Do you want all possible disputes to be decided by a particular court? If so, the clause should be extended to avoid controversy over whether a particular dispute is within the scope of the clause. Under English law, the courts have given clear guidance on this issue and, provided that the clause is broad to cover all disputes arising from an agreement, including all disputes relating to its existence, validity or termination, which should suffice.11 The choice of non-exclusive jurisdiction provides in principle that disputes are tried before the courts of a particular court, but without prejudice to the right of either party to raise a dispute in the courts of any other jurisdiction. Such clauses create security to the extent that you know that disputes can be heard in a particular jurisdiction that you find attractive, but if jurisdiction is to be required elsewhere, it is available. Although they offer greater flexibility, there is a risk of parallel proceedings, particularly where the parties or one of them are domiciled outside the European UNION.5 Ideally, professional advice should be obtained on the form and content of existing legislation and on jurisdiction clauses for a particular contract. However, if this is not feasible, the principles outlined above can help to avoid some of the problems encountered. Whether or not an exclusive jurisdiction clause is used depends on the facts of this case. For example, in a share purchase agreement, a seller will probably prefer an exclusive jurisdiction clause, since the seller is the most likely party sued, and he may want certainty of where it will be. The risk of being sued in foreign courts with uncertain jurisdiction is not attractive. On the other hand, in a contract to purchase shares, the purchaser may wish for a non-exclusive jurisdiction clause in order to be sure that he can bring an action before the English courts (or the courts, regardless of the jurisdiction chosen) and in the courts of any other jurisdiction in which the seller owns or may have assets. A recent decision by the Court of Appeal for Ontario reminds us that parties who use their contracts to choose a jurisdiction for hearing disputes must carefully consider jurisdiction clauses. There are also a number of factors to consider when drafting such a clause: here is a typical clause: “This agreement is governed by the laws of [Thailand/England/Singapore/etc].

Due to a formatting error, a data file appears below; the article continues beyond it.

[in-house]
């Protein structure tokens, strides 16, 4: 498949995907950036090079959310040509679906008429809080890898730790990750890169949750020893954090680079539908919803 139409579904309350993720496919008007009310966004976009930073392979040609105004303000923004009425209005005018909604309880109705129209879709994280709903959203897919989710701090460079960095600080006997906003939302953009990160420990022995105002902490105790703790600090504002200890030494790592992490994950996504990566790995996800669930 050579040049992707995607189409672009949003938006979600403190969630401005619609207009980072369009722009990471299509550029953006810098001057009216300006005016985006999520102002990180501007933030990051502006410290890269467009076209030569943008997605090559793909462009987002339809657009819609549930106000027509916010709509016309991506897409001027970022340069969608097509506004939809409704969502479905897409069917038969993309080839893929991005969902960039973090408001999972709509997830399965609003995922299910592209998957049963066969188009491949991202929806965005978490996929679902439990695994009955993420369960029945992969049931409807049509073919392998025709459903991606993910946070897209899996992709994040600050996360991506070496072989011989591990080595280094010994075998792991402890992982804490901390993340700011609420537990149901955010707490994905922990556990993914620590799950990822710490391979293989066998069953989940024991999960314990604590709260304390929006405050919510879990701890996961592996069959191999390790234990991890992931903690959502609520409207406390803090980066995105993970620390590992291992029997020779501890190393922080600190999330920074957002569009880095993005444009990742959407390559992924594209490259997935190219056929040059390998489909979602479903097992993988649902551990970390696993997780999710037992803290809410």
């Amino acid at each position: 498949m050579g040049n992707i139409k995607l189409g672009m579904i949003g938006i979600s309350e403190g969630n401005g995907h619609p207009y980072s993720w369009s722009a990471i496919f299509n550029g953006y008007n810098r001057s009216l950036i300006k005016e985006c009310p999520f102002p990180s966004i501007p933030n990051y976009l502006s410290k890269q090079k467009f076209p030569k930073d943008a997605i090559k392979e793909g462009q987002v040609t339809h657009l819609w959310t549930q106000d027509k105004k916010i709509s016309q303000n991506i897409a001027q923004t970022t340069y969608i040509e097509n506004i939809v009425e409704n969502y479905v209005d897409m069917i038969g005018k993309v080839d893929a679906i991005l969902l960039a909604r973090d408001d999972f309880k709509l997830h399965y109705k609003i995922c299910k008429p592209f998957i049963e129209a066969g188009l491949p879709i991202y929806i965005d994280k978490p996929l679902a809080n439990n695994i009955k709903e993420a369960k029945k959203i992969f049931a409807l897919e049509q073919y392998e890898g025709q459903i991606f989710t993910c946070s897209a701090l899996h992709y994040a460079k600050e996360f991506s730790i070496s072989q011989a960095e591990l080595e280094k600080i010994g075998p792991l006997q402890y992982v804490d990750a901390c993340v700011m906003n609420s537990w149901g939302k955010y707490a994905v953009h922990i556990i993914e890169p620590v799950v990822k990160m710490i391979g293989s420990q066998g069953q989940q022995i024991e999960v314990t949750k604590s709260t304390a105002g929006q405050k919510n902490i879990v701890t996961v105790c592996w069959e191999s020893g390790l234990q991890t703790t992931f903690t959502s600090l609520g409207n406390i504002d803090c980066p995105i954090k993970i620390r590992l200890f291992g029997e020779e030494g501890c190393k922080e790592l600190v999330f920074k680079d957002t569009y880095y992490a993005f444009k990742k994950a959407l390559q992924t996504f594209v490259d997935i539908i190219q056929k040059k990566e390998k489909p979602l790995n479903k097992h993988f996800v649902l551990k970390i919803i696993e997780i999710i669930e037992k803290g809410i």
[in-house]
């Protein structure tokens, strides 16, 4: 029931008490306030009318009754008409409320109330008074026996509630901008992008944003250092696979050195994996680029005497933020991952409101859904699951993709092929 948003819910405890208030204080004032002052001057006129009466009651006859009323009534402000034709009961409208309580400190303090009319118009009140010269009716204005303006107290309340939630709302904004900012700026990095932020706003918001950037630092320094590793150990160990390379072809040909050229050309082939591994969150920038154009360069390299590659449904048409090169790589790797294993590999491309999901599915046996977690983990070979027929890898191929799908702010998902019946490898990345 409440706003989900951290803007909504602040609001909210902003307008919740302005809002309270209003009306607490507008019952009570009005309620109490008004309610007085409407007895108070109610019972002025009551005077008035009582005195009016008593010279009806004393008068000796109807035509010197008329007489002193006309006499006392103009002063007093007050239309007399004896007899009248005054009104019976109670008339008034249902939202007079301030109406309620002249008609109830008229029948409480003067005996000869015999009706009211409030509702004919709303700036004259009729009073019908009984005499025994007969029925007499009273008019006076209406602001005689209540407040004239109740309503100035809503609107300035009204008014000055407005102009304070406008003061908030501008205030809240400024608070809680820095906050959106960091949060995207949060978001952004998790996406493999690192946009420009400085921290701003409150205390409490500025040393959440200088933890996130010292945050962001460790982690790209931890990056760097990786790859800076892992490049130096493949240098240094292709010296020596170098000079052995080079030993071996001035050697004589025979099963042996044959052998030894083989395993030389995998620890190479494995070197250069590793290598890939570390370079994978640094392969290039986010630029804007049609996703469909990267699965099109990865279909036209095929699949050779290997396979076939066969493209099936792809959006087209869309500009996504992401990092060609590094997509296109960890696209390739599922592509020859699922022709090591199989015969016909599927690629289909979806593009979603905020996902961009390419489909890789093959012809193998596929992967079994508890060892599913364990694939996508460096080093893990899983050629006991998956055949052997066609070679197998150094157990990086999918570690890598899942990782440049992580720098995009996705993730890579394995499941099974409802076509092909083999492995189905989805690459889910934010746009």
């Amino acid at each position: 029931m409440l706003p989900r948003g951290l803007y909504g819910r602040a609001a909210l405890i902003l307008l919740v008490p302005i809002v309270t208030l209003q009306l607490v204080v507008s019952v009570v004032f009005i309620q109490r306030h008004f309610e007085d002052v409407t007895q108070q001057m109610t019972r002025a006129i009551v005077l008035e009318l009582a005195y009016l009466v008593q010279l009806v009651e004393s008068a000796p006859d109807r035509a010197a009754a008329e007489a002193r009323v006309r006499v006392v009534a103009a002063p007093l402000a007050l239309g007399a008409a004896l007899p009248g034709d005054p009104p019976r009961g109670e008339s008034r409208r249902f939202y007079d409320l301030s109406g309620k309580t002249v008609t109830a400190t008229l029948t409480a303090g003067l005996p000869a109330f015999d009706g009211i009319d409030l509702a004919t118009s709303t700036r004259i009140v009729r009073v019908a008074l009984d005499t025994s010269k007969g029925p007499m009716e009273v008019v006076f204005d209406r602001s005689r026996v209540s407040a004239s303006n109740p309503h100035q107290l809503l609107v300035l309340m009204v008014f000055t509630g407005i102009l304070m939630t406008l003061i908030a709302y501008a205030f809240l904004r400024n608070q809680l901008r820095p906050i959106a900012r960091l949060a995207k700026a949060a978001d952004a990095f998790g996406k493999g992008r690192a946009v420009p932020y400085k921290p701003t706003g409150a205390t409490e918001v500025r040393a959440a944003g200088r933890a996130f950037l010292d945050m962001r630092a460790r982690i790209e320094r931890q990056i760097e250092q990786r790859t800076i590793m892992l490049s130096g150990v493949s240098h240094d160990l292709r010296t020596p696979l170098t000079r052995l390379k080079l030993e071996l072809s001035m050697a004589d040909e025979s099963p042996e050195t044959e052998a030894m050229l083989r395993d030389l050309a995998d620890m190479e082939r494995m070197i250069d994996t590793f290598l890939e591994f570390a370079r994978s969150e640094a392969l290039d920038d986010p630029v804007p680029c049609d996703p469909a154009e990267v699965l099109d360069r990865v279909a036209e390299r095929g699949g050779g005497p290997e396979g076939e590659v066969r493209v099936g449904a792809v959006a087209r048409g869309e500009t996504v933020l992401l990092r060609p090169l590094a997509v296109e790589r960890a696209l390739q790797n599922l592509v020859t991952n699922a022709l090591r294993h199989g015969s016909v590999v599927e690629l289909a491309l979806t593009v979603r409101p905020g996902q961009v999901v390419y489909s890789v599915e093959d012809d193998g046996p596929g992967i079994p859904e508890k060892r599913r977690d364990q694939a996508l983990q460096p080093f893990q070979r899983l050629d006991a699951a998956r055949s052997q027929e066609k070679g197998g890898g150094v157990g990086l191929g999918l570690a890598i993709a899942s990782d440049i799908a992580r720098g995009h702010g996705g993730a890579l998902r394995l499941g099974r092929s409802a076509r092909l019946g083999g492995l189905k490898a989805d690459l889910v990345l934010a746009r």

Not necessarily like that.